Grace's Guide To British Industrial History

Registered UK Charity (No. 115342)

Grace's Guide is the leading source of historical information on industry and manufacturing in Britain. This web publication contains 149,863 pages of information and 235,419 images on early companies, their products and the people who designed and built them.

Grace's Guide is the leading source of historical information on industry and manufacturing in Britain. This web publication contains 147,919 pages of information and 233,587 images on early companies, their products and the people who designed and built them.

Daniel Rudge

From Graces Guide

Daniel Rudge (1840–1880) was a British engineer who built high-end bicycles and velocipedes.

Daniel Rudge was the landlord of the Tiger's Head (Inn) public house in Wolverhampton [1].

Rudge's close friend Henry Clarke started a wagon wheel building business and then ran the Cogent Cycle Co.

Rudge became interested in bicycles through his friend Walter Phillips who rode bicycles and Henry Clarke.

1868/9 Walter Phillips and George Price had become interested in the new cycle industry but needed a skilled engineer. Phillips approached Rudge about manufacturing a velocipede he had designed. Rudge began producing cycles in a small workshop located at the rear of the Tiger Inn, with Henry Clarke supplying the wheels [2].

Daniel was interested in racing, and with Henry's help, built racing machines at 19 Church Street, Wolverhampton[3].

1869 He won the first cycle race to be held in the grounds of the Molineux Hotel, Wolverhampton.

1870 Started selling racing machines.

1874 Produced high wheelers

1876 Walter Phillips was at the Widnes Works, Wolverhampton (the implication is that this was Dan Rudge's works)[4]

Late 1870s: for a short while produced Humber bicycles for Marriott and Cooper after they had parted company with Humber, whilst they had the use of the name.

1878 Rudge was awarded a gold medal for his exhibit at the London Cycle Show.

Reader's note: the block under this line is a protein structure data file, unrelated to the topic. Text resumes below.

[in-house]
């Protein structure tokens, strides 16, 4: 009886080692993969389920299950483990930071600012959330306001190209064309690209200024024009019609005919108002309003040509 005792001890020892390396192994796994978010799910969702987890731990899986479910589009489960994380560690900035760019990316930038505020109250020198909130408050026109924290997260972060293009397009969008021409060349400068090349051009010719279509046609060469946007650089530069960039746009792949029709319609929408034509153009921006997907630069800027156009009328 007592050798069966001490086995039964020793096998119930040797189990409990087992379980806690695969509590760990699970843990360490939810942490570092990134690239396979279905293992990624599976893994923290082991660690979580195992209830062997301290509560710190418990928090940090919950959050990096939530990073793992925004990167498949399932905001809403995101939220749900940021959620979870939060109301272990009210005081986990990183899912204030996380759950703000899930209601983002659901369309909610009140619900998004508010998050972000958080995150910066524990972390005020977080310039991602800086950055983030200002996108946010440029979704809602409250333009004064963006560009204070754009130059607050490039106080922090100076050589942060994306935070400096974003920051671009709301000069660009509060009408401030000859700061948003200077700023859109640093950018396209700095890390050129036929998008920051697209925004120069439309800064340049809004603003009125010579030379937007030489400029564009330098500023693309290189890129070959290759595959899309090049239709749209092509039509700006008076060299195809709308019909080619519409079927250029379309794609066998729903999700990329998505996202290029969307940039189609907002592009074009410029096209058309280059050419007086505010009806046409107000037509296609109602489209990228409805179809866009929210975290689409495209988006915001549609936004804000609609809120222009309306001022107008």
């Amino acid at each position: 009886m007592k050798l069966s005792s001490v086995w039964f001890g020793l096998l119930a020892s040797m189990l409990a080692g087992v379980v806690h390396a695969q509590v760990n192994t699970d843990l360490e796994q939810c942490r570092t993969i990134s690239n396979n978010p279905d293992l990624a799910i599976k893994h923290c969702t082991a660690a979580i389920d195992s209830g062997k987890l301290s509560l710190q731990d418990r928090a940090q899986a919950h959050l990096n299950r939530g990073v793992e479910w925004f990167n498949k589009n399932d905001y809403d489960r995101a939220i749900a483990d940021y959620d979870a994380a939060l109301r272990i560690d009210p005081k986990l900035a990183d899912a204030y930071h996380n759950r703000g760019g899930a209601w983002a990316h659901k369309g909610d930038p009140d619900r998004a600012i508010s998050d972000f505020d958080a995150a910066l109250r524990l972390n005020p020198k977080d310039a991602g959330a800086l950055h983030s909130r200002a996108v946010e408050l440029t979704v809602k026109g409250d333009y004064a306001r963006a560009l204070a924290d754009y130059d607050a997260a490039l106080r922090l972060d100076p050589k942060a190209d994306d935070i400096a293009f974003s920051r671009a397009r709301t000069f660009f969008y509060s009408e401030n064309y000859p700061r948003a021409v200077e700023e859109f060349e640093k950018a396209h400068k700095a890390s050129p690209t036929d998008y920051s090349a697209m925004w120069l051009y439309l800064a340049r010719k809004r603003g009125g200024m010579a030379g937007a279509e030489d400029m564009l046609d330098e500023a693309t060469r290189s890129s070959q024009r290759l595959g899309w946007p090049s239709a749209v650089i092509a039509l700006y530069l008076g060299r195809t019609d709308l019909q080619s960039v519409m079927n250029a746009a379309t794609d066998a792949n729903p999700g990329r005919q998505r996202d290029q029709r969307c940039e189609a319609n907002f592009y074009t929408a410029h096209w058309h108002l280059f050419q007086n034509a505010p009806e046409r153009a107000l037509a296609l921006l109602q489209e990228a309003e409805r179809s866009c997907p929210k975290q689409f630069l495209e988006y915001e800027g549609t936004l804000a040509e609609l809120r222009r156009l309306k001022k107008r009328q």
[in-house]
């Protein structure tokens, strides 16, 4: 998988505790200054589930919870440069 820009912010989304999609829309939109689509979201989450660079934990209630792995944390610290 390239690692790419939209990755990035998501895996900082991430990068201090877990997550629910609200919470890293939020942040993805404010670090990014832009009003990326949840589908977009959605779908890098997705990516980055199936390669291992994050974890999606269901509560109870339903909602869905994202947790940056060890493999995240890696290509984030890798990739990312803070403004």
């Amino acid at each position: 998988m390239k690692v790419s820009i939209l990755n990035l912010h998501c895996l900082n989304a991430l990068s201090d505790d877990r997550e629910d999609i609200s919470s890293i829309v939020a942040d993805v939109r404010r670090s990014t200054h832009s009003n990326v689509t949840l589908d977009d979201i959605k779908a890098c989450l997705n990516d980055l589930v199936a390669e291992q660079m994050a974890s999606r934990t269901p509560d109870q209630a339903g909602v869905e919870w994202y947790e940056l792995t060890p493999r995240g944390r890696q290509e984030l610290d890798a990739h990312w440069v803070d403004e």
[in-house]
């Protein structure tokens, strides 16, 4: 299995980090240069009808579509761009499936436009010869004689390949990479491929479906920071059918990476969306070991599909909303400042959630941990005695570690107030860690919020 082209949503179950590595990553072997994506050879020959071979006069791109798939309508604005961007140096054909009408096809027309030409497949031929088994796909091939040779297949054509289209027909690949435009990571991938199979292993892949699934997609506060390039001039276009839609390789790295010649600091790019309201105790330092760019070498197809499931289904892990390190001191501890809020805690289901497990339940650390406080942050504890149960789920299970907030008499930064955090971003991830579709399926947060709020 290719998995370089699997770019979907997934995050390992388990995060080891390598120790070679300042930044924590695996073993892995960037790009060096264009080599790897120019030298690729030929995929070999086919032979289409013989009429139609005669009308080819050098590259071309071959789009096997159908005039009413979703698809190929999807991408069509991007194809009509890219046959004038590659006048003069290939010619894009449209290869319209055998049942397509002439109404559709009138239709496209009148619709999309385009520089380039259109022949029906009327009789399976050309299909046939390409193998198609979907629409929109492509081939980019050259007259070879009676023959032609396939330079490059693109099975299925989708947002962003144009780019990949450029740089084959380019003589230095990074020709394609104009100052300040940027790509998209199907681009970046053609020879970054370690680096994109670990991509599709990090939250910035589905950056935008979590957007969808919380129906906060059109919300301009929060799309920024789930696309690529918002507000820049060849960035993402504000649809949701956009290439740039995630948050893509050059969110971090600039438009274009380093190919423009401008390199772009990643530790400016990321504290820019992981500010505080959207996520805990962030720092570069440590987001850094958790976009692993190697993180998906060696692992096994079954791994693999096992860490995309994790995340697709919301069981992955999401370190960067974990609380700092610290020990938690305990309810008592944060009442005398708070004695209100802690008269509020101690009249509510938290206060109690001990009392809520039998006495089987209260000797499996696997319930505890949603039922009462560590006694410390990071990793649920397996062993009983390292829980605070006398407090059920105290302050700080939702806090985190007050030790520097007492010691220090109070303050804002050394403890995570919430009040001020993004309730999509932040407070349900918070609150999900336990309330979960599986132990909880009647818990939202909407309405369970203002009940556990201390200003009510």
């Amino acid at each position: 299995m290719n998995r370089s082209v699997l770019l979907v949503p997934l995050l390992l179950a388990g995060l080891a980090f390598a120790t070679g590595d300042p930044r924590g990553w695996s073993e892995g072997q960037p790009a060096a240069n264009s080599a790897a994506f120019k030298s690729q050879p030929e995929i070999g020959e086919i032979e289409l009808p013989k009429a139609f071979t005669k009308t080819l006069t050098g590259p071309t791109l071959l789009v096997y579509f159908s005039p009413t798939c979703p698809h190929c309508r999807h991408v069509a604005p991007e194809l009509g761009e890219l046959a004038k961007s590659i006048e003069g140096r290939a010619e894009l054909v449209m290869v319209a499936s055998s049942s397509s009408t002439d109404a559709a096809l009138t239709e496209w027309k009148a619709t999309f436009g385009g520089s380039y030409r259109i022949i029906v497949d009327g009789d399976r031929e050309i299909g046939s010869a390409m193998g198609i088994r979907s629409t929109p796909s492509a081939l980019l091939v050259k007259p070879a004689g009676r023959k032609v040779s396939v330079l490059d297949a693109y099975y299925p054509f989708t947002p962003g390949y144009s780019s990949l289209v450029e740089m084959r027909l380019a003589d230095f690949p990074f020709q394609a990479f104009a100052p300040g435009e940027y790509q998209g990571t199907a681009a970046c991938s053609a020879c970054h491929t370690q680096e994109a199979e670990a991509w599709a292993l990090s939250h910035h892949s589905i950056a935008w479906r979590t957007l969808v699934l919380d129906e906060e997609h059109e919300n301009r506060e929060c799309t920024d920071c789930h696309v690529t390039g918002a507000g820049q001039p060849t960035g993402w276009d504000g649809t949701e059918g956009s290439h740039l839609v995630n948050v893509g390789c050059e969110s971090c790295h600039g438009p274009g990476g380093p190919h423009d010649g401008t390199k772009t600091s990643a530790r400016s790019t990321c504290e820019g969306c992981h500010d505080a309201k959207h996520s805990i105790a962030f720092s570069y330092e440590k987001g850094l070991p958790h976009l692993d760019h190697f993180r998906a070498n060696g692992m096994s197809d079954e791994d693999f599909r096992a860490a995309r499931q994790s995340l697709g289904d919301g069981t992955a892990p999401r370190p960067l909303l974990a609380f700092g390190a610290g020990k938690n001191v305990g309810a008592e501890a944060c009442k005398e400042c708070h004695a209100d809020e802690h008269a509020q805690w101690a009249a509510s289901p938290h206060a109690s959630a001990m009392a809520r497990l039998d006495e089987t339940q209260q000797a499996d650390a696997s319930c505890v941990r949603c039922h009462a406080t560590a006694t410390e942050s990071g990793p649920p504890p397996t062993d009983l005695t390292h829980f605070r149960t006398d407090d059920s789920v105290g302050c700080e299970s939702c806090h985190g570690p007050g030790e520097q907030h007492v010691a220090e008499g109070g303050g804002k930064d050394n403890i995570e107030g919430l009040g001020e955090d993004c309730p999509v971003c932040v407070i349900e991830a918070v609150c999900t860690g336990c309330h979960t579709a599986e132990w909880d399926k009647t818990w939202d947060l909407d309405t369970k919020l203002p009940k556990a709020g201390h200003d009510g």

1878 Patent. Rudge gained a patent for his invention of the adjustable ball bearing bicycle hub (British Patent No 526). 'To Daniel Rudge, of Wolverhampton, in the county of Stafford, Bicycle Manufacturer, for the invention of "improvements in bicycles, partly applicable also to other purposes."'[5]

The French racing cyclist Charles Terront, later renowned for winning the first Paris-Brest-Paris event in 1891, used Rudge's axles with much success thereby bringing world attention to Rudge.

In the years before John Boyd Dunlop invented the pneumatic tyre, Rudge addressed the rough ride by producing a four-bladed, spring-suspended fork.

1880 June 26th. Daniel Rudge died.

On the death of Daniel Rudge, Walter Phillips took on the management of the business for the benefit of his widow[6].

1880 'Rotary' tricycle. (Exhibit at Birmingham Thinktank museum)

1880 George Woodcock, a well known Coventry solicitor, bought Dan Rudge's Wolverhampton business from his widow, amalgamated it with the Tangent and Coventry Tricycle Co as Rudge and Co, moved the works to Coventry and installed Harry Lawson as sales manager. Other people recruited were Charles Vernon Pugh as Director, William H. Nelson as Works Manager, Victor A. Holroyd as sales manager and Sidney Smith as Accountant. Walter Phillips remained with the company for several years and then joined the Coventry Humber Works[7].


See Also

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Sources of Information

  1. Rudge Motorcycle History [1]
  2. Dan Rudge and his cycles [2]
  3. Rudge Motorcycle History [3]
  4. Agents' Dinner to Mr. Walter Phillips: Motor News of 1st December 1906
  5. [4]Gazette Issue 24554 published on the 22 February 1878. Page 14 of 60
  6. Agents' Dinner to Mr. Walter Phillips: Motor News of 1st December 1906
  7. Agents' Dinner to Mr. Walter Phillips: Motor News of 1st December 1906
  • [5] Wikipedia
  • Rudge Motorcycle History [6].